There are some observers who consider Albee profound. By way of demonstration they point to some of the more opaque passages he has written — not to explicate those passages in any intelligible way, mind you, but simply to stand awestruck and mute before them. In a sense, their reaction is appropriate, for the inexplicable speaks for itself. But how can they determine Albee to be profound when they, apparently, cannot determine what he is talking about? It’s easy to be perceived as deep if one uses language as a barrier rather than a bridge. If the river of reality between two minds is impassable, our imagination can allow us, sometimes completely without warrant, to suppose that what is found on the opposite bank is important and valuable. The ultimate test of the worth of any writer is twofold: (1) Does he speak in order to be understood? (2) Does he speak the truth? Because Albee does not always qualify with respect to the first issue, it is difficult to advance an opinion on the second.

Vladimir Nabokov was a faithful guardian of the sacred fire. He was a genius of language, indicated, among other things, by the fact that he accepted language on its own terms. The artist of language is someone who is fully cognizant of the basic truth that human beings are born into language, and he accepts the truth with equanimity. Nabokov never felt himself under compulsion to invent that which was already in his pos­ session, and as a gift.

During the academic year 1950-51 Nabokov filled in for an absent regular and taught the Humanities 2 course at Harvard, part of the General Education requirement there. Cervantes’s Don Quixote was on the syllabus for that course; by way of preparing himself to discuss the novel, Nabokov wrote a series of formal lectures, made some interesting diagrams and sketches, and, most impressively, composed detailed chapter­by-chapter notes on the entire work. The material has been collected and edited by Fredson Bowers.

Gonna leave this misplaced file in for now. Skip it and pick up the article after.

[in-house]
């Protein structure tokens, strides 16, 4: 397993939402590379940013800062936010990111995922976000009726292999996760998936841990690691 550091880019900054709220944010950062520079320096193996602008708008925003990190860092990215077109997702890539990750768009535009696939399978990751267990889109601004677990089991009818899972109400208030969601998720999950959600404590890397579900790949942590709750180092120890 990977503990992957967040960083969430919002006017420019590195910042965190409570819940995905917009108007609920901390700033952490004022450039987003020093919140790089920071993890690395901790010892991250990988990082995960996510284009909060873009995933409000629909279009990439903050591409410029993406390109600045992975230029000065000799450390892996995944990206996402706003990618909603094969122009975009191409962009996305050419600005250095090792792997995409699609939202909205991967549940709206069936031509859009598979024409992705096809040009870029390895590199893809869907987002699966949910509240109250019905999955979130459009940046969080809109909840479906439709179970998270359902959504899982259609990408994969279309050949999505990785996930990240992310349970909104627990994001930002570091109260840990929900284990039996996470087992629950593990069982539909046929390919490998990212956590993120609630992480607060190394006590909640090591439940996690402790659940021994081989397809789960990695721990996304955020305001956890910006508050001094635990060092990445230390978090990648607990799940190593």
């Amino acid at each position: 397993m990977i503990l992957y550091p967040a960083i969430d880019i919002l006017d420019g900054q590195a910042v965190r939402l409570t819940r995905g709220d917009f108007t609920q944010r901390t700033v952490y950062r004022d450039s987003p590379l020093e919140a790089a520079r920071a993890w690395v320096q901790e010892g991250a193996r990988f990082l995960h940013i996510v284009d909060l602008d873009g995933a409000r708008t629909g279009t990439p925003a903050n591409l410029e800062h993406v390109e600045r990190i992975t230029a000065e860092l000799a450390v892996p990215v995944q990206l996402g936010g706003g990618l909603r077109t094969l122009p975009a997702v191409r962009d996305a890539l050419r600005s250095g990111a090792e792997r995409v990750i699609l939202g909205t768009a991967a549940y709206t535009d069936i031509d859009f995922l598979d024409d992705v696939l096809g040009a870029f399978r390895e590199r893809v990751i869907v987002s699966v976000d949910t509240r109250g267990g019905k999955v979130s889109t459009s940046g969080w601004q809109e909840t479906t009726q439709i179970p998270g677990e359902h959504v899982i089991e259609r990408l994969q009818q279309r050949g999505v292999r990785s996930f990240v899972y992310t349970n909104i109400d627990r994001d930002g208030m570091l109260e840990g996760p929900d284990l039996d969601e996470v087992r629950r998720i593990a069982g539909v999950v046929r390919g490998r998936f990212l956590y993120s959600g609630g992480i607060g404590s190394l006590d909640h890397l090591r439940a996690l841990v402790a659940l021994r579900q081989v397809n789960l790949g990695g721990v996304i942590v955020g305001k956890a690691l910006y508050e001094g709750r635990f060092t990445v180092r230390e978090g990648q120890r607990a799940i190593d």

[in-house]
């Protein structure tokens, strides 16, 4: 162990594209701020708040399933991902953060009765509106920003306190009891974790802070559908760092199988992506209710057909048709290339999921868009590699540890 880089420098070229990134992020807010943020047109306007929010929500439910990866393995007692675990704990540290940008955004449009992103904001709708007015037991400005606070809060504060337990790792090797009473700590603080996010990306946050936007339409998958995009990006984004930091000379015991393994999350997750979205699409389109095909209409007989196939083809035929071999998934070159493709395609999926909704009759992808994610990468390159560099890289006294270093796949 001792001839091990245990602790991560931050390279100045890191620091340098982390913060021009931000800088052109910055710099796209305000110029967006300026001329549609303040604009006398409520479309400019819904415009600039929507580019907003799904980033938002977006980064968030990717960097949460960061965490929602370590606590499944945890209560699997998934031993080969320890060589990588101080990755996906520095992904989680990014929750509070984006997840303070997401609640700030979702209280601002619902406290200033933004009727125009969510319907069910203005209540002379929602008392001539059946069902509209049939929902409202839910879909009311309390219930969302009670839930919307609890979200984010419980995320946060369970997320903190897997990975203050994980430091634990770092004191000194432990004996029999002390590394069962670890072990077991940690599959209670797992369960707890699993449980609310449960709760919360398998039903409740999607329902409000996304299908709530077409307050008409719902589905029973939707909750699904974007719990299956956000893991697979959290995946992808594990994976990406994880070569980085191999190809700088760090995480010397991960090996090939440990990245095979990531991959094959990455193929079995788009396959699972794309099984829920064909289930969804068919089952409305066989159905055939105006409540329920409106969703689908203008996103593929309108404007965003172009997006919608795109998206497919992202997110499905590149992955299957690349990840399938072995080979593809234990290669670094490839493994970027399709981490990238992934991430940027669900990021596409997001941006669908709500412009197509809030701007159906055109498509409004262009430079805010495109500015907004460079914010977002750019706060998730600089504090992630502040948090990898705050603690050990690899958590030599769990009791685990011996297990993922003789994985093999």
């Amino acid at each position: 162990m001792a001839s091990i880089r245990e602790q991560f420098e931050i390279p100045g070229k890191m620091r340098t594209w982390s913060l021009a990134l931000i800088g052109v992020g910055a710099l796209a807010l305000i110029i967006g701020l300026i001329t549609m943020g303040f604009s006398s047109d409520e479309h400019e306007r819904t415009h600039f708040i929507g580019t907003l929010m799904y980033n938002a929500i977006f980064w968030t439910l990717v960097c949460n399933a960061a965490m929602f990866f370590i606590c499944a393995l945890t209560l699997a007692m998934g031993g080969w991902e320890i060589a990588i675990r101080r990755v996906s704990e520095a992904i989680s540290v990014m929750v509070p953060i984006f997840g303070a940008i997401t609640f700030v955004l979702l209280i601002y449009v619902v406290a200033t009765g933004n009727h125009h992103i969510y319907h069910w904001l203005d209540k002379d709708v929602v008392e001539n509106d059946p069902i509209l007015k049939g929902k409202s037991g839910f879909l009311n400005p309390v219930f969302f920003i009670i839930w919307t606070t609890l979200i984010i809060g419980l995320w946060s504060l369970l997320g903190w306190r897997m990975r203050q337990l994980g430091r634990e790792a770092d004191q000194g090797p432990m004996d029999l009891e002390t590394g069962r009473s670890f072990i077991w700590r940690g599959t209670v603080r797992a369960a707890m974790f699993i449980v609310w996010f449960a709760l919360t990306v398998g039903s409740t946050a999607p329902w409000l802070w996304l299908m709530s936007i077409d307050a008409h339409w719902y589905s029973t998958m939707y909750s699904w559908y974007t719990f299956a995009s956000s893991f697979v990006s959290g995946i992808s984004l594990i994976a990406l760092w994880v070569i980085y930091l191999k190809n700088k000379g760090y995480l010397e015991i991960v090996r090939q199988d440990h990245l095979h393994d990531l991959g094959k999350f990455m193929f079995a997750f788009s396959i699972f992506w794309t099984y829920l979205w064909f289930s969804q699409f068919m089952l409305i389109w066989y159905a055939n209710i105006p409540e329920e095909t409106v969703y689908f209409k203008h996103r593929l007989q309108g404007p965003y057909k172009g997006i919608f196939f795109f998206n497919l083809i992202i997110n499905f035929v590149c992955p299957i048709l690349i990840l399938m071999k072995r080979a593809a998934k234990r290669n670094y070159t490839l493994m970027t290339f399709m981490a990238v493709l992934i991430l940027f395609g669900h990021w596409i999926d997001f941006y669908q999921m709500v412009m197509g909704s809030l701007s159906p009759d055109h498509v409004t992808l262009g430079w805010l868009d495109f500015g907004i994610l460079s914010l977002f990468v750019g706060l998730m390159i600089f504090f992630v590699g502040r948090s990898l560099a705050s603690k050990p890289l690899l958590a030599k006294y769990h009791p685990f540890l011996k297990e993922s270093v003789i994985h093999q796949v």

The manner in which Nabokov approached this project is an edifying object lesson for all who are in the business of teaching and criticizing literature. What too many would-be critics forget as they launch out into the deeps of ex­ plication and analysis is the most important prerequisite for the process: a thorough knowledge of the text. It’s a safe bet that when Nabokov took the podium to talk about Don Quixote there was very little anyone could tell him about the work he didn’t know. Obviously one cannot talk intelligently about what one doesn’t know, yet it is amazing how many bold people are willing to hold forth on the subject of literature with only the scantiest knowledge of what they are talking about, with the predictable result that many unintelligent things are constantly being said about literature. What underpins Nabokov’s meticulous, thorough approach to Don Quixote is the foundation of all good criticism, appreciation. At first blush, appreciation seems not all that weighty a matter, but in fact it is the sine qua non, for without a basic respect for the work before him and a concession to the work’s essential seriousness ( the work should be assumed innocent in this respect until proven guilty), the critic, good intentions not­ withstanding, is not going to come up with a worthwhile critical response.

To nurture a first-line appreciation of and respect for a given work of literature does not presuppose a favorable response to it. It does guarantee that the response will be honest, considered, and based on criteria to which all have access. Ideally, criticism is not unlike a scientific endeavor in the sense that its conclusions are not whimsical but based on solid evidence-the text. There is no denying the value of Nabokov’s conclusions in response to Don Quixote. For Guy Davenport those conclusions constitute not only a new reading of the work but “an event in modem criticism.”